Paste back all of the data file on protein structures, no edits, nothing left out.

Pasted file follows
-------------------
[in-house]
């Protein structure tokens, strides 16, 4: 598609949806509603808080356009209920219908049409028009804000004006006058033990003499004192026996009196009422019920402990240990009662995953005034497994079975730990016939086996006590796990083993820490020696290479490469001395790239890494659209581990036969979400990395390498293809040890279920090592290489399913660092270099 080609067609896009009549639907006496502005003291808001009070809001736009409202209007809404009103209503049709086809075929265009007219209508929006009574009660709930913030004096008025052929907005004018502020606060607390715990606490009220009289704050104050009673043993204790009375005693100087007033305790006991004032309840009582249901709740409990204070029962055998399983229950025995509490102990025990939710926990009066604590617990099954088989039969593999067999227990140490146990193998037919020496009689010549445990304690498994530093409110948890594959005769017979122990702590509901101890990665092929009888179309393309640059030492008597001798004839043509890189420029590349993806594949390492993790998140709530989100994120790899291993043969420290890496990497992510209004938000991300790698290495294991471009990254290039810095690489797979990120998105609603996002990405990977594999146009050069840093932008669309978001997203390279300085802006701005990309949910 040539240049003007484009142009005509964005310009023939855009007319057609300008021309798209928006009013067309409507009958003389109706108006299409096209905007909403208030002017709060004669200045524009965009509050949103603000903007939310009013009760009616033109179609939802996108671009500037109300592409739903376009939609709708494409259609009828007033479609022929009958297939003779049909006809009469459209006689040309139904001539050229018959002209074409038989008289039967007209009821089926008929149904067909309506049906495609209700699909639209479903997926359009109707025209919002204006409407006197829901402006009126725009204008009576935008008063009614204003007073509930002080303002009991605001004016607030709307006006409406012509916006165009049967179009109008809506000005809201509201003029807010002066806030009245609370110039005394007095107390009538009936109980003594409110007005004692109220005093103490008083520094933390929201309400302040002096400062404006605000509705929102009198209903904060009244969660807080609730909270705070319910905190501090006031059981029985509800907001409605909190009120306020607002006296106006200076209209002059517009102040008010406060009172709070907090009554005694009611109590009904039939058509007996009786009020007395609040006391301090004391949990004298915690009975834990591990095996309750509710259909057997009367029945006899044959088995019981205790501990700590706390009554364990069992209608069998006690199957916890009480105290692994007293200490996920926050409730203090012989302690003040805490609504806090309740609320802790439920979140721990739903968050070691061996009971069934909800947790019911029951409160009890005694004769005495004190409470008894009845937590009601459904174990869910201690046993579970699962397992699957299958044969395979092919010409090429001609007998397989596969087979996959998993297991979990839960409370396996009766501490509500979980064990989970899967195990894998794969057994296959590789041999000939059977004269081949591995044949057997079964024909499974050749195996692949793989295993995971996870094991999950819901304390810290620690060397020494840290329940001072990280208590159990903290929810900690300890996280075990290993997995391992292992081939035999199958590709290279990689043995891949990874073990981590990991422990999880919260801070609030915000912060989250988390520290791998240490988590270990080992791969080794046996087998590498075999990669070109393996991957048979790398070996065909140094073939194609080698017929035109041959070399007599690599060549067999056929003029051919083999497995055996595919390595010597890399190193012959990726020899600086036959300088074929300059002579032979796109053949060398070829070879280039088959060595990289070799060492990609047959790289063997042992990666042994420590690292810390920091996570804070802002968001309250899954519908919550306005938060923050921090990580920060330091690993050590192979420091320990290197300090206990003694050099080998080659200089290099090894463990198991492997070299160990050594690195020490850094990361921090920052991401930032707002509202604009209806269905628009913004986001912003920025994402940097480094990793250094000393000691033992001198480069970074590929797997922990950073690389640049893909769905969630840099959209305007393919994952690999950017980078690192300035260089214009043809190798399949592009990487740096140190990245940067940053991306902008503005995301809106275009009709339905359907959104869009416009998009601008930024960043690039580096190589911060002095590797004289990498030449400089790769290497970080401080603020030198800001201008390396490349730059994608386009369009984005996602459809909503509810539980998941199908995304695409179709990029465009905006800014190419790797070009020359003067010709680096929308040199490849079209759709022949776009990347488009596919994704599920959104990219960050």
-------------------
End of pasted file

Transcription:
[in-house]
């Protein structure tokens, strides 16, 4: 598609949806509603808080356009209920219908049409028009804000004006006058033990003499004192026996009196009422019920402990240990009662995953005034497994079975730990016939086996006590796990083993820490020696290479490469001395790239890494659209581990036969979400990395390498293809040890279920090592290489399913660092270099 080609067609896009009549639907006496502005003291808001009070809001736009409202209007809404009103209503049709086809075929265009007219209508929006009574009660709930913030004096008025052929907005004018502020606060607390715990606490009220009289704050104050009673043993204790009375005693100087007033305790006991004032309840009582249901709740409990204070029962055998399983229950025995509490102990025990939710926990009066604590617990099954088989039969593999067999227990140490146990193998037919020496009689010549445990304690498994530093409110948890594959005769017979122990702590509901101890990665092929009888179309393309640059030492008597001798004839043509890189420029590349993806594949390492993790998140709530989100994120790899291993043969420290890496990497992510209004938000991300790698290495294991471009990254290039810095690489797979990120998105609603996002990405990977594999146009050069840093932008669309978001997203390279300085802006701005990309949910 040539240049003007484009142009005509964005310009023939855009007319057609300008021309798209928006009013067309409507009958003389109706108006299409096209905007909403208030002017709060004669200045524009965009509050949103603000903007939310009013009760009616033109179609939802996108671009500037109300592409739903376009939609709708494409259609009828007033479609022929009958297939003779049909006809009469459209006689040309139904001539050229018959002209074409038989008289039967007209009821089926008929149904067909309506049906495609209700699909639209479903997926359009109707025209919002204006409407006197829901402006009126725009204008009576935008008063009614204003007073509930002080303002009991605001004016607030709307006006409406012509916006165009049967179009109008809506000005809201509201003029807010002066806030009245609370110039005394007095107390009538009936109980003594409110007005004692109220005093103490008083520094933390929201309400302040002096400062404006605000509705929102009198209903904060009244969660807080609730909270705070319910905190501090006031059981029985509800907001409605909190009120306020607002006296106006200076209209002059517009102040008010406060009172709070907090009554005694009611109590009904039939058509007996009786009020007395609040006391301090004391949990004298915690009975834990591990095996309750509710259909057997009367029945006899044959088995019981205790501990700590706390009554364990069992209608069998006690199957916890009480105290692994007293200490996920926050409730203090012989302690003040805490609504806090309740609320802790439920979140721990739903968050070691061996009971069934909800947790019911029951409160009890005694004769005495004190409470008894009845937590009601459904174990869910201690046993579970699962397992699957299958044969395979092919010409090429001609007998397989596969087979996959998993297991979990839960409370396996009766501490509500979980064990989970899967195990894998794969057994296959590789041999000939059977004269081949591995044949057997079964024909499974050749195996692949793989295993995971996870094991999950819901304390810290620690060397020494840290329940001072990280208590159990903290929810900690300890996280075990290993997995391992292992081939035999199958590709290279990689043995891949990874073990981590990991422990999880919260801070609030915000912060989250988390520290791998240490988590270990080992791969080794046996087998590498075999990669070109393996991957048979790398070996065909140094073939194609080698017929035109041959070399007599690599060549067999056929003029051919083999497995055996595919390595010597890399190193012959990726020899600086036959300088074929300059002579032979796109053949060398070829070879280039088959060595990289070799060492990609047959790289063997042992990666042994420590690292810390920091996570804070802002968001309250899954519908919550306005938060923050921090990580920060330091690993050590192979420091320990290197300090206990003694050099080998080659200089290099090894463990198991492997070299160990050594690195020490850094990361921090920052991401930032707002509202604009209806269905628009913004986001912003920025994402940097480094990793250094000393000691033992001198480069970074590929797997922990950073690389640049893909769905969630840099959209305007393919994952690999950017980078690192300035260089214009043809190798399949592009990487740096140190990245940067940053991306902008503005995301809106275009009709339905359907959104869009416009998009601008930024960043690039580096190589911060002095590797004289990498030449400089790769290497970080401080603020030198800001201008390396490349730059994608386009369009984005996602459809909503509810539980998941199908995304695409179709990029465009905006800014190419790797070009020359003067010709680096929308040199490849079209759709022949776009990347488009596919994704599920959104990219960050």